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Antibiotics - for neonatal sepsis

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  • Bacterial sepsis is a major problem in the newborn unit.
  • The incidence of sepsis is higher in preterm infants, especially the very low birthweight infant (<1500g).
  • Common organisms identified are coagulase negative Staphylococci, Staphylococcus aureus, Streptococcus agalactiae (Group B Streptococcus) and Escherichia coli.
  • Other important pathogens include Listeria monocytogenes, Streptococcus pneumoniae, Haemophilus influenza and other Gram-negative organisms.
  • The clinical presentation of sepsis in the newborn is often non-specific; however, there may be an acute deterioration. 

Classification of Neonatal Sepsis

Early Onset Sepsis
(infection occurring in the first 5 days of life)

Late Onset Sepsis 
(infection occurring after 5 days of age)

Exposure to bacteria can occur:
  • Before delivery due to infected amniotic fluid or occasionally following maternal sepsis. 
  • During delivery when contact with organisms in the vagina can occur. 
  • After delivery following exposure to organisms in the infants environment. 
Usually due to:
  • Nosocomial infection, organisms acquired from the environment.
  • Coagulase negative Staphylococci are the most common causative organisms. 
  • VLBW infants with indwelling catheters, central lines, chest drains etc are at particular risk.
  •  Antibiotics should be considered in any baby with signs of sepsis, particularly in the presence of risk factors.
  • Risk factors may be an indication for investigation but are not in themselves an indication for antibiotics if the baby is born at term and is clinically well.
  • If there are any doubts a senior member of staff should be consulted.

Risk factors for Sepsis

  • Prolonged rupture of membranes (>18 hours).
  • Prematurity (especially in association with PROM).
  • Preterm labour with no adequate explanation.
  • Fetal distress without adequate explanation (fetal heart rate abnormalities especially fetal tachycardia, passage of meconium).
  • Maternal fever or other evidence of infection.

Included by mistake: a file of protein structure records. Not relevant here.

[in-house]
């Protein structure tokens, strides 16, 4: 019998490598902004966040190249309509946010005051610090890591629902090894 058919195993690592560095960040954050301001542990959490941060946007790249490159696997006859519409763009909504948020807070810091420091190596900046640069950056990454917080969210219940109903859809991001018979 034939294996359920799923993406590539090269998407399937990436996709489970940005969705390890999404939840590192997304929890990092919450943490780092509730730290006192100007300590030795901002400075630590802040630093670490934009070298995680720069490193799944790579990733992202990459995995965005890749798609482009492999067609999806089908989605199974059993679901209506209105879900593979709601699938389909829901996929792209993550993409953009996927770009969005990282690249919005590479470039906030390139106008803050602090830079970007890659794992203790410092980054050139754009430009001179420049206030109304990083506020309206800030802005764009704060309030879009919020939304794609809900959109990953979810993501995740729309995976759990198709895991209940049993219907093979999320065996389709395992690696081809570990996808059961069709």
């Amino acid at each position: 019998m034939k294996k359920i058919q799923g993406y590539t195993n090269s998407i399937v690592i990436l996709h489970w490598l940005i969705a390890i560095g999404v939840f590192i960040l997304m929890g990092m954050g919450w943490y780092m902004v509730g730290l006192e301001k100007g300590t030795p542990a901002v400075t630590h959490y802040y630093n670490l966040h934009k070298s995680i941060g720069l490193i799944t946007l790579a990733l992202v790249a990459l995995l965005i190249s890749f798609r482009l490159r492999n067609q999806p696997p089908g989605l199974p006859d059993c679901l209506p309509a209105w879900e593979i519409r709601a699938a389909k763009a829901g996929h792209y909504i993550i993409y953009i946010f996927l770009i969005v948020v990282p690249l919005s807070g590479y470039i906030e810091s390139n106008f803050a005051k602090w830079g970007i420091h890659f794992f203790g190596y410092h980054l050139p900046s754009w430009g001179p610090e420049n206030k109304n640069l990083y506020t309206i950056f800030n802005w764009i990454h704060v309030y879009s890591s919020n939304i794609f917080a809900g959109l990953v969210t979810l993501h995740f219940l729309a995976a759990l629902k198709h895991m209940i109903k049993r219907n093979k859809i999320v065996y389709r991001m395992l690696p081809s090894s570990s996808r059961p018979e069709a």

• Foul smelling amniotic fluid or malodorous baby.
  • Indwelling vascular catheter.

Signs of Sepsis in the Newborn

  • Fever, hypothermia and/or temperature instability.
  • Respiratory distress.
  • Apnoea and bradycardia.
  • Cyanotic episodes.
  • Tachycardia, hypotension.
  • Lethargy, irritability, poor feeding.
  • Unexplained high/low or unstable blood sugars.
  • Abdominal distension and bile-stained aspirates.
  • Unexplained jaundice.
  • Umbilical flare, skin rashes.

What Investigations should be performed?

  • Full blood count.
  • Differential white cell count (Normal WBC 10-30,000 x 109/L) and percentage left shift (immature neutrophils/total neutrophil count).
    • If >20% this is moderately predictive of sepsis.
    • A low WCC especially with neutropenia is also suspicious of sepsis.
  • Blood cultures.
  • Chest radiograph.
  • A C-Reactive Protein (CRP) may be indicated. CRP is most useful as a trend, rather than as a diagnostic marker.
  • On occasion, skin/wound swabs and (very rarely) gastric aspirate (at birth only).
  • CSF may be needed in some cases - discuss with specialist.

The following investigations may need to be considered depending on the organism isolated.

Early onset infection: LP is indicated if the organism is Group B strep or E coli or if infant severely unwell.

Late onset sepsis: In addition to the above consider

  • Blood culture taken through central line.
  • Lumbar puncture and CSF for microbiology/biochemistry.
  • Urine by suprapubic aspirate or catheter.

Antibiotic Use in Suspected Sepsis

First five days

After first five days

Start amoxycillin and gentamicin for all neonates. Start flucloxacillin and amikacin in all babies
  1. Almost all Coag negative Staphylococcus is sensitive to amikacin but resistant to gentamicin.
  2. Flucloxacillin is used at present because of an increased number of Staphylococcus aureus isolates within the unit.
Add amoxycillin if specific cover for Enterococci, Strep fecaelis (suspected NEC), Listeria or Group B Streptococcus is needed.
  • Review clinical progress and microbiology results at 36 hours.
    • If cultures negative consider stopping therapy.
    • Continue therapy if cultures positive or sepsis very likely.
  • Add metronidazole if suspicion of anaerobic infection (e.g. intra-abdominal sepsis, NEC). If abdominal infection/NEC beyond 5 days use amoxicillin in preference to flucloxacillin
  • Consider vancomycin for coagulase negative Staphylococcal sepsis, especially if infant unwell or central line infection with line staying in.  Discuss with specialist first.
  • Add cefotaxime if neonatal meningitis. Discuss with specialist first.
  • Consider cefuroxime or piptaz for ventilator-associated pneumonia

Duration of Treatment

Infection type

Duration (days) of therapy

Pneumonia 5-7
Septicaemia 7-10
Urinary Tract Infection 7-10
Meningitis 14-21 (depending on organism isolated)
Skin conditions 5
Conjunctivitis 5-7
Oral thrush 7-10

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Document Control

  • Date last published: 01 September 2017
  • Document type: Clinical Guideline
  • Services responsible: Neonatology
  • Owner: Newborn Services Clinical Practice Committee
  • Editor: Sarah Bellhouse
  • Review frequency: 2 years